Greyling attributed this phenomenal growth to the company’s focus on producing local content.
“There has been a substantial growth in local content across the board. We’ve also increased our investment in African leagues in Angola, Zambia, Kenya and Ghana,” said the CEO, adding that during the past 18 months, the company has benefited from more liberal regulatory environments than in SA, as well as continued economic growth on the continent.
Multichoice achieved this increase despite growth in competition across the continent, provided by start-up satellite services, which include GTV – with services in Uganda, Kenya and Tanzania, which have provided competition in the satellite TV broadcasting field.
With more players in the market, and increased regulation by some African countries, the company now has to contend with the possibility of increased operations and content costs.
“For the future, we are looking at ways of increasing the penetration of pay-TV across the continent,” Greyling says.
“One of the biggest challenges we face is around infrastructure. Electricity is a problem in some African countries and it’s obviously essential for us. Another challenge is piracy. There is a lot of stealing of content and rebroadcasting going on,” added Greyling.
High-definition (HD) is another hurdle the company will soon have to cross, as the service is currently not available outside of Southern Africa. Greyling comments that the service might be available around September next year – once the company has migrated to a new satellite which supports the HD format.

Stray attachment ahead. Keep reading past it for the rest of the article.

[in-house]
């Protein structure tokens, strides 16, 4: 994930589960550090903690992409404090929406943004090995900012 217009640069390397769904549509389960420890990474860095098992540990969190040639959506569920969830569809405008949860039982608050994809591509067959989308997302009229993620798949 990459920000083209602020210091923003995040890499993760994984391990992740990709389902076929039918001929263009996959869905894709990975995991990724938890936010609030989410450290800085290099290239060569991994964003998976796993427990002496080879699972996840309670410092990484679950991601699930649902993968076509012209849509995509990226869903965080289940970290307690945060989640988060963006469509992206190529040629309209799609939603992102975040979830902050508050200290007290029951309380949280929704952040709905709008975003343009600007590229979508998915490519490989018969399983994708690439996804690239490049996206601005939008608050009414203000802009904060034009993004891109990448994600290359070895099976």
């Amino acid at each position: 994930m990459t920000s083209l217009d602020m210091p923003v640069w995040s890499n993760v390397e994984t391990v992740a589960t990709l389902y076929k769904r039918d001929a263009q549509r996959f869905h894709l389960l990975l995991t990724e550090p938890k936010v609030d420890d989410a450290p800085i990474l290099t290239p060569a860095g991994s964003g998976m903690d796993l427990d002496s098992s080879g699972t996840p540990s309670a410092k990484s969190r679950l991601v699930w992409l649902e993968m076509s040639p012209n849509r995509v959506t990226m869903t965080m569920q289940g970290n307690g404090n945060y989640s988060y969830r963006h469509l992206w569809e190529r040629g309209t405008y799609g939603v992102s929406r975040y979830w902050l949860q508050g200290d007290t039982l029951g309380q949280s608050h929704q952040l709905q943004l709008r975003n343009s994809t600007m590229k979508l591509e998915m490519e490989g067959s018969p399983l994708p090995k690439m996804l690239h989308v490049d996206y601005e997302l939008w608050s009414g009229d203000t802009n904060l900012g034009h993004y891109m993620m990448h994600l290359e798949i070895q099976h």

MultiChoice is facing an ever more complex market locally, and it is looking at various new technologies to enhance the traditional broadcasting model.
Richard Fyffe, MultiChoice’s General Manager for new media, said that traditional broadcasters are being hit with a wave of new media.
“Things like YouTube and WebTV are having a large impact on the broadcasting model.”
Fyffe added that high-definition is also having a global impact on television providers. “HD is gaining traction and becoming important. It’s like going from black-and-white TV to colour broadcasting. Once you’ve seen it, you won’t go back.”
However, he said the company has a few tricks up its sleeve to combat the emerging online trends. “One new feature that will come out next year will be push video-on-demand (VOD). We will take a TV show and push it to the hard drive on the set-top box,” explained Fyffe.
While the company’s VOD service will initially be limited to push from the satellite, it is hoping to make use of increasingly affordable broadband options to link set-top boxes to the Internet and allow subscribers to download TV shows and movies in a pull service.
Allowing the decoders to connect to the Internet, and network to other devices in the home is what Fyffe called “closing the circle on the restrictions that MultiChoice can provide”. Taking advantage of Internet access could allow the company to respond to Internet “fashion trends”, he added.
“People could connect to online personal media content like YouTube and other third-party applications. We can start offering connected gaming and transactional services. Not to mention another advertising platform.”
MultiChoice says these services will make it hard for any local IPTV entrant to make a mark. “These services are being offered online internationally by IPTV providers, but locally you would need fibre to the home for the last mile. We have access to satellite, which makes our last mile a good option.”
The satellite TV provider is in the process of testing TV to the mobile phone, and is also participating in government’s digital terrestrial migration trials. It is testing between six and 12 channels on government’s trial set-top boxes.